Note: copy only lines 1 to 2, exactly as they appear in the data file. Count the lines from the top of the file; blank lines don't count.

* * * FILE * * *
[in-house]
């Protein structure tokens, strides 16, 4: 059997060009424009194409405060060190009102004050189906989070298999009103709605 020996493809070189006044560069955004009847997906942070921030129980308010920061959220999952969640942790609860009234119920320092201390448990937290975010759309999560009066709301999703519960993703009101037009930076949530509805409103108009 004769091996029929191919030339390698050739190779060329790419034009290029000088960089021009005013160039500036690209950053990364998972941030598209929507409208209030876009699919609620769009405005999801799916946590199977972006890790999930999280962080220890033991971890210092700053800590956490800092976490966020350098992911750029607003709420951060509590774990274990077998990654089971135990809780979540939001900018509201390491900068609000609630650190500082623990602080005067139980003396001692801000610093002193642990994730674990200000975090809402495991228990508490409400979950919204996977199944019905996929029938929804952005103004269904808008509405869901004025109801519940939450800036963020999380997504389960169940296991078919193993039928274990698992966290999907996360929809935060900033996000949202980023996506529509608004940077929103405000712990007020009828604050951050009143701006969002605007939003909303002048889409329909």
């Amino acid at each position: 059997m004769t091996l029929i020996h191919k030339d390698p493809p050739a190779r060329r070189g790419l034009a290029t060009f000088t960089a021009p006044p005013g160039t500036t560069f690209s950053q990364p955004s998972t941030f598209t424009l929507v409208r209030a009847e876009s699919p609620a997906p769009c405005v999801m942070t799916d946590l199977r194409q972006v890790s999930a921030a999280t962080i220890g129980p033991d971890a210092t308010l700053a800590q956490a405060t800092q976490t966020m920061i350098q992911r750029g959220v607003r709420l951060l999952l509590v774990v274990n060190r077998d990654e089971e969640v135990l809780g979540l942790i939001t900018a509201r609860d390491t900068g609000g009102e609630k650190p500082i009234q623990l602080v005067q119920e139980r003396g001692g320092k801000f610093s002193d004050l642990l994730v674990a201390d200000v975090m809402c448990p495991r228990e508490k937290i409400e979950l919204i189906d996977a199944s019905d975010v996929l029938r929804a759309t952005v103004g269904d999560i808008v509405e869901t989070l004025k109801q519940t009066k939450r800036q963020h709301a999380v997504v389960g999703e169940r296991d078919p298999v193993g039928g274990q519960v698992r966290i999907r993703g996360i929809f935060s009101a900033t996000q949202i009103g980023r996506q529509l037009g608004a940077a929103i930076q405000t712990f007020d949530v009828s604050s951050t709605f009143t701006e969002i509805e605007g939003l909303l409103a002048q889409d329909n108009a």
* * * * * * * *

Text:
[in-house]
């Protein structure tokens, strides 16, 4: 059997060009424009194409405060060190009102004050189906989070298999009103709605 020996493809070189006044560069955004009847997906942070921030129980308010920061959220999952969640942790609860009234119920320092201390448990937290975010759309999560009066709301999703519960993703009101037009930076949530509805409103108009 004769091996029929191919030339390698050739190779060329790419034009290029000088960089021009005013160039500036690209950053990364998972941030598209929507409208209030876009699919609620769009405005999801799916946590199977972006890790999930999280962080220890033991971890210092700053800590956490800092976490966020350098992911750029607003709420951060509590774990274990077998990654089971135990809780979540939001900018509201390491900068609000609630650190500082623990602080005067139980003396001692801000610093002193642990994730674990200000975090809402495991228990508490409400979950919204996977199944019905996929029938929804952005103004269904808008509405869901004025109801519940939450800036963020999380997504389960169940296991078919193993039928274990698992966290999907996360929809935060900033996000949202980023996506529509608004940077929103405000712990007020009828604050951050009143701006969002605007939003909303002048889409329909």